February 19, 2021

Students, faculty assist Detroit’s vaccination effort

Madelyn Keeler, Wayne State University College of Nursing student delivers a vaccine. Photo courtesy Kenny Karpov.

Vaccinating the majority of the population against COVID-19 is a historic challenge. It’s also proving to be a significant learning experience and service opportunity for nearly 400 students and faculty members from Wayne State University’s Eugene Applebaum College of Pharmacy and Health Sciences, College of Nursing and School of Medicine.

In partnership with the Detroit Health Department and Henry Ford Health System, Wayne State students have spent the last five weeks volunteering more than 2,100 hours to administer COVID-19 vaccines directly to Detroit’s most vulnerable populations, including the residents and staffs at homeless shelters, nursing homes and senior apartment complexes.

“We are providing vaccines to the community of people we serve, which is vital to build a community between providers and patients,” said medical student Samantha Katz. “This is affecting me because I am able to remember how much I enjoy patient care and it reminds me of why I decided to become a physician in the first place.”

To date, the Detroit Health Department has administered vaccines to approximately 54,000 people, including 26,000 in community-based sites where Wayne State students and faculty are volunteering.

“Engaging the university in our vaccination outreach efforts during this pandemic not only provided us access to a pool of talented volunteers, but in turn provided Wayne State students real-life training that is invaluable and will help prepare them to hit the ground running,” said Denise Fair, chief public health officer of the Detroit Health Department. “It’s a win-win.”

Each day, Wayne State students sign up for shifts at outreach centers throughout the city and are deployed from the Coleman Young Recreation Center.

Matthew Gross, College of Nursing student administers a vaccine. Students also assist with registration, logistics, data entry, data analysis, putting residents at ease and monitoring patients for possible adverse reactions after receiving the vaccine. Photo courtesy Kenny Karpov.

“Our students are courageous,” said Tricia Thomas, associate dean for Faculty Affairs and interim associate dean for Academic and Clinical Affairs in the College of Nursing. “They sign up to volunteer and then step into the unknown. But they feel prepared and confident.”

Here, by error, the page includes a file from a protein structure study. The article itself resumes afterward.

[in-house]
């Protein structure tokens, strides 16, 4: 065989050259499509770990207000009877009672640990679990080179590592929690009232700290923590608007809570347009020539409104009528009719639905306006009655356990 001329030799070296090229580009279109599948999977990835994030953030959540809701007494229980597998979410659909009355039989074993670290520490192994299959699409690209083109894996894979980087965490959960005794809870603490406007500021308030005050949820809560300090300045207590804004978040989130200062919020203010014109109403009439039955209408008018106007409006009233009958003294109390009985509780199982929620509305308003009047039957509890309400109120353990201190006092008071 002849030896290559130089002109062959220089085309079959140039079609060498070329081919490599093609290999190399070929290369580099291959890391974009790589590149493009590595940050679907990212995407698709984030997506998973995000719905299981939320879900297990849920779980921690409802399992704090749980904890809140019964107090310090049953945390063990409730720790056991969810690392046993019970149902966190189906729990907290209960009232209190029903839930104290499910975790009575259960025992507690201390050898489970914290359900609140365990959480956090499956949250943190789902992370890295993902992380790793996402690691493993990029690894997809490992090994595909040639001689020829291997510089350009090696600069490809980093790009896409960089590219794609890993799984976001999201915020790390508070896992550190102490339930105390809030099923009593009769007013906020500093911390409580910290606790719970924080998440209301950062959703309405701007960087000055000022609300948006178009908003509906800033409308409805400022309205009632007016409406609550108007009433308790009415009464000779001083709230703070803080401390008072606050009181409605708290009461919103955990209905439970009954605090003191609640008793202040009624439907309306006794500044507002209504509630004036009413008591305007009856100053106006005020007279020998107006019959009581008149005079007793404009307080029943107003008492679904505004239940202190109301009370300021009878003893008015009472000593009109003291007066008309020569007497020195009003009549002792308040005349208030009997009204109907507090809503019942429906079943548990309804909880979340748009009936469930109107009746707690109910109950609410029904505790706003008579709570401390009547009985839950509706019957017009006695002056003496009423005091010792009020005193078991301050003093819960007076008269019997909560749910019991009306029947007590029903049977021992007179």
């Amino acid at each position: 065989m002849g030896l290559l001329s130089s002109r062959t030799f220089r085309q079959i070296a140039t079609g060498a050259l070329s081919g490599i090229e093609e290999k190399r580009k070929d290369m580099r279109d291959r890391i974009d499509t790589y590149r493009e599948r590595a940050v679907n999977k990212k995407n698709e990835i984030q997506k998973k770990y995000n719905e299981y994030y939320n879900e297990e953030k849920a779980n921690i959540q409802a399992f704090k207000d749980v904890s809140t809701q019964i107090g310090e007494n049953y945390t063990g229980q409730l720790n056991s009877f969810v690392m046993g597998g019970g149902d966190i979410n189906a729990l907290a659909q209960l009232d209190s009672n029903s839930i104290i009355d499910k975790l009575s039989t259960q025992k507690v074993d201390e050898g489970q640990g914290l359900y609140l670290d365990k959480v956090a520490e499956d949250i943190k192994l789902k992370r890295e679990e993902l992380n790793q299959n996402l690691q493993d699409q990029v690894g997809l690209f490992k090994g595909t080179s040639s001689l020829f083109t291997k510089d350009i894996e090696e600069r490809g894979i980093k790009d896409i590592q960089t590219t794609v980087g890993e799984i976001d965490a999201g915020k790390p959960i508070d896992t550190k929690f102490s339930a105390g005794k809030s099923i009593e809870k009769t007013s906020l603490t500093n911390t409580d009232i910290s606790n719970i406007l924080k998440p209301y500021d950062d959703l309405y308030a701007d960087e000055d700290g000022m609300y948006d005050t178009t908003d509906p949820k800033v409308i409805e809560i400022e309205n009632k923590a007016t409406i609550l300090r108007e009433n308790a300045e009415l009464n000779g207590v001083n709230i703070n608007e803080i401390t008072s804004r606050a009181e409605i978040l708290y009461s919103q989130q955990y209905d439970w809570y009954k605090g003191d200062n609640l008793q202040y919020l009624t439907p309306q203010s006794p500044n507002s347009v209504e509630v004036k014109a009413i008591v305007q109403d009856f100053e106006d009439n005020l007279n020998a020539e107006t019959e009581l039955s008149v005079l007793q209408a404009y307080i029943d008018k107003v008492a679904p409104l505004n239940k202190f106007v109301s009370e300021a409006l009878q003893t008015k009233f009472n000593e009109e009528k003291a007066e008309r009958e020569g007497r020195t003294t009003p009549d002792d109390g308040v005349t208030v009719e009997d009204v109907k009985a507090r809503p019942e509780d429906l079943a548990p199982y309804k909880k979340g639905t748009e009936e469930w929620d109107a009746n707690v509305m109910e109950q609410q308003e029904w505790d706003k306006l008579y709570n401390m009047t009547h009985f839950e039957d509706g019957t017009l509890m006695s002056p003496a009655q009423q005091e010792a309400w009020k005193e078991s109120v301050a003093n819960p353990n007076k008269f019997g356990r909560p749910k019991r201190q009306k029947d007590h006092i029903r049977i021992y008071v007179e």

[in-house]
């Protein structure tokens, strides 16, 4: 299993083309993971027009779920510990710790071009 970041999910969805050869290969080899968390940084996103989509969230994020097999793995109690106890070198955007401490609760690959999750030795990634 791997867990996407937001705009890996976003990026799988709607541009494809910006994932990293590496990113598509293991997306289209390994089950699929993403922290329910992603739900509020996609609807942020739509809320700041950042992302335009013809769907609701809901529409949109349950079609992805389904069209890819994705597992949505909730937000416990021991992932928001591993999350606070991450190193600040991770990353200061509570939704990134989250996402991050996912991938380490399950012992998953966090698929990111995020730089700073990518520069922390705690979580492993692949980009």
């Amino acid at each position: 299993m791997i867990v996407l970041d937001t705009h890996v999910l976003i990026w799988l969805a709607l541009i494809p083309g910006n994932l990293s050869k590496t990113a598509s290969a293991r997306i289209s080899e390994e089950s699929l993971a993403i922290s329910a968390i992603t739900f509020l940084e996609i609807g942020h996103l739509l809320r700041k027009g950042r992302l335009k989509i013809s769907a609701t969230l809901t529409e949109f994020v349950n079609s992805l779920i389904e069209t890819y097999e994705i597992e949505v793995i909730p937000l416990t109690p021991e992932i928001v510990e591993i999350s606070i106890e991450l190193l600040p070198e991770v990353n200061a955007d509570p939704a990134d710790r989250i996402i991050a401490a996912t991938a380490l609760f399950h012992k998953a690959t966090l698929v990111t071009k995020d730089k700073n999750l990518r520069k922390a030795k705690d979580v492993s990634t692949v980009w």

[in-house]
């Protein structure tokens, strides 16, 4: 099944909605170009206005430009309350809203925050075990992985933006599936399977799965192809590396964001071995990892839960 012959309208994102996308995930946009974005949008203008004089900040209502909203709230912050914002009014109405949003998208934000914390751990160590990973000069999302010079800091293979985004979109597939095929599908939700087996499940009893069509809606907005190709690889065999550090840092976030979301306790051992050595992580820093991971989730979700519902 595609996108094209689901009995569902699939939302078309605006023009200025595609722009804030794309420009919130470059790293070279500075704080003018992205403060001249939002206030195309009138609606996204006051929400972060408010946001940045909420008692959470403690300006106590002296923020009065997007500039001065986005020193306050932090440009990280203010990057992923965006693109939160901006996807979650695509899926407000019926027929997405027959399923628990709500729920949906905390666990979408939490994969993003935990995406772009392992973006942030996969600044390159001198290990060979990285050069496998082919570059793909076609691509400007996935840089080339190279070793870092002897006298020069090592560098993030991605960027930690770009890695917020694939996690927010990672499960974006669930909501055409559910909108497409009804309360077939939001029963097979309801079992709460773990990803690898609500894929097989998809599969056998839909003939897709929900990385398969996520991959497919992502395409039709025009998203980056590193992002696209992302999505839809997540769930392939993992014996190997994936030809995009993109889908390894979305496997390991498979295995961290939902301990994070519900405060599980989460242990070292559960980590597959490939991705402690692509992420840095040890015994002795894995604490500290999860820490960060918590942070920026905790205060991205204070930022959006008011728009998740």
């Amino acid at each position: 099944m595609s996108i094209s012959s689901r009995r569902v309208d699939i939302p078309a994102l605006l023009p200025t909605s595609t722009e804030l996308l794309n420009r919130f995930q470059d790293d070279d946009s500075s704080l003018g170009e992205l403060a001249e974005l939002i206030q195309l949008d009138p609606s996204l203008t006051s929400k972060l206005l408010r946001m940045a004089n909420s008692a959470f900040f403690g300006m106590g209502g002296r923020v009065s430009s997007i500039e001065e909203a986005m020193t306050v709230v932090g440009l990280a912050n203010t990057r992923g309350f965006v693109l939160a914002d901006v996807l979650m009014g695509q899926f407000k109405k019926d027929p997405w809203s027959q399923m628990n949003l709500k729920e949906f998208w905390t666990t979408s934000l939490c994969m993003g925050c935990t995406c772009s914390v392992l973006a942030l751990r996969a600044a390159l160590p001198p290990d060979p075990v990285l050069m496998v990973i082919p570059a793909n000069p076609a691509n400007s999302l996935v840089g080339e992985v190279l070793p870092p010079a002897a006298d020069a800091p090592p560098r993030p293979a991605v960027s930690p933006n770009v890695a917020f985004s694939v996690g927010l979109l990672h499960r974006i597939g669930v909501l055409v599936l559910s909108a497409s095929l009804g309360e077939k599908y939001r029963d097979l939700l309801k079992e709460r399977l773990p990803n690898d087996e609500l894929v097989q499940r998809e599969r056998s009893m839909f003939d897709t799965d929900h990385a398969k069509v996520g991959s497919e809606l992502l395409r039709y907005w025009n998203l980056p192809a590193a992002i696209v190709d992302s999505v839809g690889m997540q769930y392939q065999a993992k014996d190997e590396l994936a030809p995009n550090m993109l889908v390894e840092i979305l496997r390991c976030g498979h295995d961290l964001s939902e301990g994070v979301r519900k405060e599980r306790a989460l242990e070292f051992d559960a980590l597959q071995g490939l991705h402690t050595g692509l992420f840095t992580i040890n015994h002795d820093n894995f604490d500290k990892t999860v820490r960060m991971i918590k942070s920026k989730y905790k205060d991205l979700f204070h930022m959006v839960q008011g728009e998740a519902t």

Jennifer Mendez, associate professor and director of Co-Curricular Programs for the Wayne State University School of Medicine added, “The COVID-19 vaccination experience has allowed our students to apply their knowledge as part of an interprofessional team.  It has enhanced their clinical and patient care skills while making a real difference in Detroiters’ lives.”

In addition to administering vaccinations, students assist with registration, logistics, data entry, data analysis, putting residents at ease and monitoring patients for the possibility of adverse reactions after they receive the vaccine.

“I feel great about the experience,” said Grace Cleveland, a nursing student. “I’m glad to be able to help. This experience will always remind me of the importance of teamwork and support, and strengthen my belief that everyone matters.”

Wayne State faculty are working long hours on top of their regular jobs to assist with the operational logistics of the city’s vaccination effort. Tricia Thomas and Christine Seaver, distance learning and area coordinator in the College of Nursing; Paul Kilgore, associate professor and director of Research at the Applebaum College of Pharmacy and Health Sciences; and Jennifer Mendez in the School of Medicine, have helped with everything from scheduling and processes to orientation and communication.
 
“I have had faculty say to me that this has been the most meaningful work they have done in a decade,” Thomas said. “The last nine months have been full of fear, so to be able to provide some hope and to participate in the solution and advocate for patients has been incredible.”

Because the students are getting practical, real-world experience vaccinating the community, the College of Nursing is now replacing one of its student clinical rotation days in a hospital with one at a vaccination site. This one change will result in coverage of an additional 600 shifts.

Students are also providing vaccinations to eligible Detroiters at a drive-through location at the TCF Center.

“These dedicated students show us what is possible when we come together as a community to help those in need,” said Kilgore. “These efforts will be key to helping bring an end to the COVID-19 pandemic and assist communities in returning to their best health.”

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